Hyperconverged Infrastructure

The Rise of the Software-Defined Data Center

A small shift in focus has caused the modern data center to cease to resemble the data center of even a few years ago. While the data center has traditionally been characterized by specialty hardware engineered for a specific purpose, the focus moving forward is going to be on software.

The problem with continuing to use hardware as the focal point for innovation is that businesses are moving faster and adapting more rapidly to the economy, competitors, and the political landscape than ever before. Hardware is a prohibitively inflexible place for the value in a data center to live. It’s expensive, inherently finite, and cumbersome to manipulate. Software, on the other hand, can be easily squeezed, stretched, and morphed to meet the changing needs of the business very quickly.

As such, the software-defined data center (SDDC) is quickly becoming the new standard in data center architecture. In this article, you’ll learn about some of the key tenets of the SDDC philosophy: virtualization, automation, and self-service.


The concept of server virtualization is how most IT professionals start to become familiar with the SDDC. It’s a great example as it perfectly illustrates the value in abstracting a data center construct we associate with hardware into a logical, software entity. The SDDC takes the same abstraction notion that you’re probably familiar with in server virtualization and smears it all across the data center: storage, network devices, deduplication appliances, and more. No commodity hardware is exempt from this virtualized fate. (There are still niche applications where specialized hardware will remain useful.)

The advantage, of course, of moving data center constructs into software is that once they’re virtualized, they’re no longer bound by the physical limits of a box in a rack. Rather than provisioning single-purpose devices with a fixed amount of CPU and memory capacity and a limited amount of space to fit disks and peripherals, the SDDC is built from pools of shared resources that can flex with the workloads atop them.


You probably know that computers are significantly faster than humans at performing tasks that can be programmatically defined. In a world where IT organizations are under tremendous pressure to deliver and often aren’t being given more resources to deliver with, automation is the secret weapon for many IT professionals. Moving routine operations out of the domain where people are responsible and into a system where machines take care of it is a great way to increase leverage.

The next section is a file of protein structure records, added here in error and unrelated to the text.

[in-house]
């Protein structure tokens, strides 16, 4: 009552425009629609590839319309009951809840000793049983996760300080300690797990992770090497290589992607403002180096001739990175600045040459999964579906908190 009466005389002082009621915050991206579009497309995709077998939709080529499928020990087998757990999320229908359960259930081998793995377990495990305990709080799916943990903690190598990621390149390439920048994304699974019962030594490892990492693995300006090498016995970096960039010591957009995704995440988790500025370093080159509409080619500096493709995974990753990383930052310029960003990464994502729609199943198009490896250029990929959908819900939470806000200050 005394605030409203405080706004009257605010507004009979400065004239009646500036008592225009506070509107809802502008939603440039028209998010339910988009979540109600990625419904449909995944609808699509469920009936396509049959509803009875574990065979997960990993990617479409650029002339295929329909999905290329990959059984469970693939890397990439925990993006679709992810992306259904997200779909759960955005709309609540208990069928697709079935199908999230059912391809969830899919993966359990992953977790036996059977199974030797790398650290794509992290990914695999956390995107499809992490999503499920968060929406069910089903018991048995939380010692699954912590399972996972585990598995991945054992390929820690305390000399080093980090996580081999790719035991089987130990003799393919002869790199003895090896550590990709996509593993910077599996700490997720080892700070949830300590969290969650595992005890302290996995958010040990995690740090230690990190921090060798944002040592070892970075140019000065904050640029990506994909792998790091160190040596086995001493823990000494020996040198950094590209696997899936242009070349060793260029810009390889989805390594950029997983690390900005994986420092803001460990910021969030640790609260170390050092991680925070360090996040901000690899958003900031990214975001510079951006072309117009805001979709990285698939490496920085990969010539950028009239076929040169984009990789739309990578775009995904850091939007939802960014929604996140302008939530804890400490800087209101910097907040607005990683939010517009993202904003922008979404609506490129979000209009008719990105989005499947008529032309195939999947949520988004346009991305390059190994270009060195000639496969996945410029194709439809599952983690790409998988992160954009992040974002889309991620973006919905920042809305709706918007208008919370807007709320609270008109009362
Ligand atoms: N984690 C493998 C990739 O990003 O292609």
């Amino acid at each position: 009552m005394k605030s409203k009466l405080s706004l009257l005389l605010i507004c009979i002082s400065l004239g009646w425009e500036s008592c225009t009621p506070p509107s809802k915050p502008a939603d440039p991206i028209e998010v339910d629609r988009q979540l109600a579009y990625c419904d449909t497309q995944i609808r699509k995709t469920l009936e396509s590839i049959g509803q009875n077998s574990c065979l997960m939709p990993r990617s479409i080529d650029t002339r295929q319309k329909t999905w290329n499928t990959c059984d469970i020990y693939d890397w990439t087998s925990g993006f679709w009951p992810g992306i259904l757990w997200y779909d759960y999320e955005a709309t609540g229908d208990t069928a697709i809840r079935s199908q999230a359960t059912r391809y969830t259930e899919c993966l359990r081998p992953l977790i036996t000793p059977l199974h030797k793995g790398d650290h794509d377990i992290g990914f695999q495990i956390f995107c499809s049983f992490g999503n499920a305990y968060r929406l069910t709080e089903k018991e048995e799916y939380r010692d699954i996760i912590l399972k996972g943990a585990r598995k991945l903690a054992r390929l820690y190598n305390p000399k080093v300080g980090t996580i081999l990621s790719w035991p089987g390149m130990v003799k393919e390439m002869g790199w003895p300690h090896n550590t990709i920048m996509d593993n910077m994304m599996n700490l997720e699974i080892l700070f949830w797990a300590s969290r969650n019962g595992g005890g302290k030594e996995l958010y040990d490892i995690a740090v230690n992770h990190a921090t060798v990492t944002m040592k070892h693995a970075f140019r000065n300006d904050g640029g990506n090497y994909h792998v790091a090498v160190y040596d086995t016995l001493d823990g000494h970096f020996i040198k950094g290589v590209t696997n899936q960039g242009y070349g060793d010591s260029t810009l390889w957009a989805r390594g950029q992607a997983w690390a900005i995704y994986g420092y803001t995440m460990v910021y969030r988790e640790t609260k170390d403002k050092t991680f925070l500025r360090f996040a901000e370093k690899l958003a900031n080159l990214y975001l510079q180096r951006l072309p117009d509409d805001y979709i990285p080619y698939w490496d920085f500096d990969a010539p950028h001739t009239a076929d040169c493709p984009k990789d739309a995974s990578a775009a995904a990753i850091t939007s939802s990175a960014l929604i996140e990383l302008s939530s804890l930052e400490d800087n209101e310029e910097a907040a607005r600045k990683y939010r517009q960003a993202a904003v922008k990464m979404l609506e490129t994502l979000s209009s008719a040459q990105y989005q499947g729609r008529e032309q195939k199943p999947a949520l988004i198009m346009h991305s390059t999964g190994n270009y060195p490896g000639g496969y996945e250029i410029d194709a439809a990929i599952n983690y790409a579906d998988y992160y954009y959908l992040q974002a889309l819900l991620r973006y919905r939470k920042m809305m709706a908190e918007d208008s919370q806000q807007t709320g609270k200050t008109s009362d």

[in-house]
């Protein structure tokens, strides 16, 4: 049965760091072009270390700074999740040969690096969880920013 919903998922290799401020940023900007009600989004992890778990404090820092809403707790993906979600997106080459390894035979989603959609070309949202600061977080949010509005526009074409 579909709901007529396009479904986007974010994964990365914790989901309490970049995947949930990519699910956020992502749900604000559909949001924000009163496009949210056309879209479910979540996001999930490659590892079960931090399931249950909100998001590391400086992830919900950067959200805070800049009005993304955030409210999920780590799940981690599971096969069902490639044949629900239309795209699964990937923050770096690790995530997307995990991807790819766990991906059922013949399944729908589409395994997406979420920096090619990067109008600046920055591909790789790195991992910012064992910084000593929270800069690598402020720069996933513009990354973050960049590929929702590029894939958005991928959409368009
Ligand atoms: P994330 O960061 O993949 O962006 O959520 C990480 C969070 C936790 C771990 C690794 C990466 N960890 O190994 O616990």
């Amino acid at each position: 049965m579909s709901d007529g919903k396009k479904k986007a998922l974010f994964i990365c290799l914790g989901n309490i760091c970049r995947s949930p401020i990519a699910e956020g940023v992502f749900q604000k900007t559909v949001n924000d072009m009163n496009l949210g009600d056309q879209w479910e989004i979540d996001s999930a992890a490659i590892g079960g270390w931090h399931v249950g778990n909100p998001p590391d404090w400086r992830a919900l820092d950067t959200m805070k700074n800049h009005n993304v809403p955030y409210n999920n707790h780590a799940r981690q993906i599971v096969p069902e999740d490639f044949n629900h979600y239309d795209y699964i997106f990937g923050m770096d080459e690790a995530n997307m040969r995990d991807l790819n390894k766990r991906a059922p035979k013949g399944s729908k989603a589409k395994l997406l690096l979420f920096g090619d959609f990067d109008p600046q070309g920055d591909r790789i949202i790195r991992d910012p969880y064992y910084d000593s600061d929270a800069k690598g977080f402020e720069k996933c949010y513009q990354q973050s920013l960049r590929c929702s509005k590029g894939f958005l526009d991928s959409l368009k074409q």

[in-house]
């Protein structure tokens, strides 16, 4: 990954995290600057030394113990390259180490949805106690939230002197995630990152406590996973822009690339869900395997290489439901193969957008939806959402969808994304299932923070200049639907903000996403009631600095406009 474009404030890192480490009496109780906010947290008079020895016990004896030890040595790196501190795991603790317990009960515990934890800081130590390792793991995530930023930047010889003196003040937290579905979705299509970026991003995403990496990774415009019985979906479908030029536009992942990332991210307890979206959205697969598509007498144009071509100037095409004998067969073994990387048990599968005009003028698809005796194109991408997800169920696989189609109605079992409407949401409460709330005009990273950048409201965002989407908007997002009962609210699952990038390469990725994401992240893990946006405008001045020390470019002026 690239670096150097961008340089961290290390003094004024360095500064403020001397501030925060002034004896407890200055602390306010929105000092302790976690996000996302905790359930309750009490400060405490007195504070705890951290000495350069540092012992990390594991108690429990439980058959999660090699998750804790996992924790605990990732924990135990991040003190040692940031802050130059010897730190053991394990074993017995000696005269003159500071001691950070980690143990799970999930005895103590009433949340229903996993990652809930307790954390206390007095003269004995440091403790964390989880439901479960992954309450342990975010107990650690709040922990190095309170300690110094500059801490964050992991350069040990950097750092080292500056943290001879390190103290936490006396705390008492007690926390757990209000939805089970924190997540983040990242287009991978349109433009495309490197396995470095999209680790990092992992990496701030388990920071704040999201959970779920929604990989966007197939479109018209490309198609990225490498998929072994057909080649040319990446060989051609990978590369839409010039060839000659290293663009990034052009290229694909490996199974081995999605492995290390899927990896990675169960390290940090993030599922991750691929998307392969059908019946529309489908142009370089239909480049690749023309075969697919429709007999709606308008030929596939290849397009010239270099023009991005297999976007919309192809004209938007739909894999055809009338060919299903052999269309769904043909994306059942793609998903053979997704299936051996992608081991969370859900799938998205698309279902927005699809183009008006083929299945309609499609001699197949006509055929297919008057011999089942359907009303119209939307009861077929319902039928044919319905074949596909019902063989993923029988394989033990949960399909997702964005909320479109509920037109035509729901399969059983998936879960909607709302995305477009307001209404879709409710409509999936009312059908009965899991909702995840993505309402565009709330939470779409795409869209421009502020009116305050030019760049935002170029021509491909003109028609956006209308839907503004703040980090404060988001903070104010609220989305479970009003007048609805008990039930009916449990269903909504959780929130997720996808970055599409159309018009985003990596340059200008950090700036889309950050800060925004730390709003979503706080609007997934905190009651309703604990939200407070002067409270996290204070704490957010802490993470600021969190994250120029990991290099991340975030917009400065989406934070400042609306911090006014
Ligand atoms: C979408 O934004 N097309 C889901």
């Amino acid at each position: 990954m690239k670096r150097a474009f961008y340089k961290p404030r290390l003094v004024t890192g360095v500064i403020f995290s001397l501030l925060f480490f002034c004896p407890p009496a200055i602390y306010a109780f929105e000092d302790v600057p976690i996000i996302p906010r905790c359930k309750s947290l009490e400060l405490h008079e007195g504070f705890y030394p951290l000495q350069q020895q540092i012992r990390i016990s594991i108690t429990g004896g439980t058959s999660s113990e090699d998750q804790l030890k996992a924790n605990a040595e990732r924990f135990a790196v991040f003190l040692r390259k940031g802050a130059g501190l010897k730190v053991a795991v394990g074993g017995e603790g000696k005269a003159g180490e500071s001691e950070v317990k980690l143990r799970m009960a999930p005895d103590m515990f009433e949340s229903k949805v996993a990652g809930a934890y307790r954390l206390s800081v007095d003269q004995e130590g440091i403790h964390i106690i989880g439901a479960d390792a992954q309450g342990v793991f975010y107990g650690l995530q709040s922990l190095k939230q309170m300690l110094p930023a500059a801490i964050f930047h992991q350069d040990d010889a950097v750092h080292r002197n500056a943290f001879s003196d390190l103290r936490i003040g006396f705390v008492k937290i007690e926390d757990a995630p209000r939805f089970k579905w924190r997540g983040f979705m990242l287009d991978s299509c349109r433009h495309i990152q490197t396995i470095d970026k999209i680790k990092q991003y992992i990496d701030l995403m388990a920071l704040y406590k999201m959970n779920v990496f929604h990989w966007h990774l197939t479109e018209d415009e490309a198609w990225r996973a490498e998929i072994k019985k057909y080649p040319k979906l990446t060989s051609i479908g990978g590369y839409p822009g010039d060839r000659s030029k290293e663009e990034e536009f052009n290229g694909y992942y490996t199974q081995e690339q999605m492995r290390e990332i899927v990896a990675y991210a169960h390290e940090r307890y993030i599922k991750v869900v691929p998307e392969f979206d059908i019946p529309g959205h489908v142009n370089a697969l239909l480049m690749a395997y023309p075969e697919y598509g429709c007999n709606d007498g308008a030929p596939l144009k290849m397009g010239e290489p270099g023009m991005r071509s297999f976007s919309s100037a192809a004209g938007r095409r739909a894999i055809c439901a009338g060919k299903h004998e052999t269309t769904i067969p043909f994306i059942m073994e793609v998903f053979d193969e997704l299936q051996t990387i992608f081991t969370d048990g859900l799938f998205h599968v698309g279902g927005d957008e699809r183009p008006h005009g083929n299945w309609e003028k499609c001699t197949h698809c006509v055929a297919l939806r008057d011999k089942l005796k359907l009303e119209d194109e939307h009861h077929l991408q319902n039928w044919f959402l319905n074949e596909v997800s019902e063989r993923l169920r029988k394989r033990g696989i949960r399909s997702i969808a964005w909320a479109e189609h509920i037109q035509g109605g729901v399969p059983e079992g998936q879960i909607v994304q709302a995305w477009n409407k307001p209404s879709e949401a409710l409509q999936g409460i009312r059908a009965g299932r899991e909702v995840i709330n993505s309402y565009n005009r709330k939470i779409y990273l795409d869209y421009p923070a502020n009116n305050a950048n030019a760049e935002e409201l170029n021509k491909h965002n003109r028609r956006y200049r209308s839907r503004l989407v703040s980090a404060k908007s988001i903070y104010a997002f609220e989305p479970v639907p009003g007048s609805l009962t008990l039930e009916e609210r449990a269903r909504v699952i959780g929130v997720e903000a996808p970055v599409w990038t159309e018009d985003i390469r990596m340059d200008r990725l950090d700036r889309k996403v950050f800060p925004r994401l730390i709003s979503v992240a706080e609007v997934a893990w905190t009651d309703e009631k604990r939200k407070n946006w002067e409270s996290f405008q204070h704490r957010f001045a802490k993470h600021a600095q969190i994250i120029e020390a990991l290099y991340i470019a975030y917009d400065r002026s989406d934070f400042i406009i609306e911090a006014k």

Heretofore, automation has been challenging, and that’s putting it nicely. The complexity and variability in many legacy data centers relegated heavy automation to being nothing more than a pipedream. However, as the SDDC creeps in and takes over data centers, an inherent standardization also begins to appear. This is no accident, of course. The software-centric architecture lends itself extremely well to a high degree of automation. And as more software vendors come around to the notion that programmability is critical these days, it’s becoming more likely that any given piece of data center software will have a solid application programming interface (API) that can be leveraged for automation.

The complexity and variability in many legacy data centers relegated heavy automation to being nothing more than a pipedream.

End-User Self-Service

Likely the biggest challenge of any IT organization today is competing against the promises that external (outside of the organization) IT providers are making to their end-users. Amazon Web Services can create just about any infrastructure construct your developers can dream of in a matter of minutes and charge it to their credit card. Dropbox can provide you terabytes of publicly shareable storage capacity with little more than a few clicks. And why is this so tempting to users?

End-users and IT professionals alike are rightly enamored with the idea of self-service. That is, to be able to request IT resources on demand and have them be configured and billed appropriately and nearly instantly, without the need to interact with the IT department at all. When the data center is automated to the degree that was just discussed, building a portal that allows users to request and approve requests for resources without any interaction with IT becomes much simpler than it was in the past.

Hardware Is Sticking Around

Calling the data center “software-defined” seems fairly exclusive and almost implies that hardware isn’t a part of the picture anymore. Alas, hardware is still very much important. All software must still be run on some type of hardware eventually, no matter how highly abstracted.

One thing that does change, however, is the look and feel of the hardware in the SDDC. While the traditional data center was packed full of proprietary, single-purpose hardware, the SDDC is a bit more bland when it comes to sheet metal. You’ll likely see quite a bit of commodity hardware that all looks the same. That’s because the value of the SDDC isn’t in that it doesn’t need hardware – it does – but rather in that the value is not uniquely provided by the hardware. The hardware that supports the software becomes less important.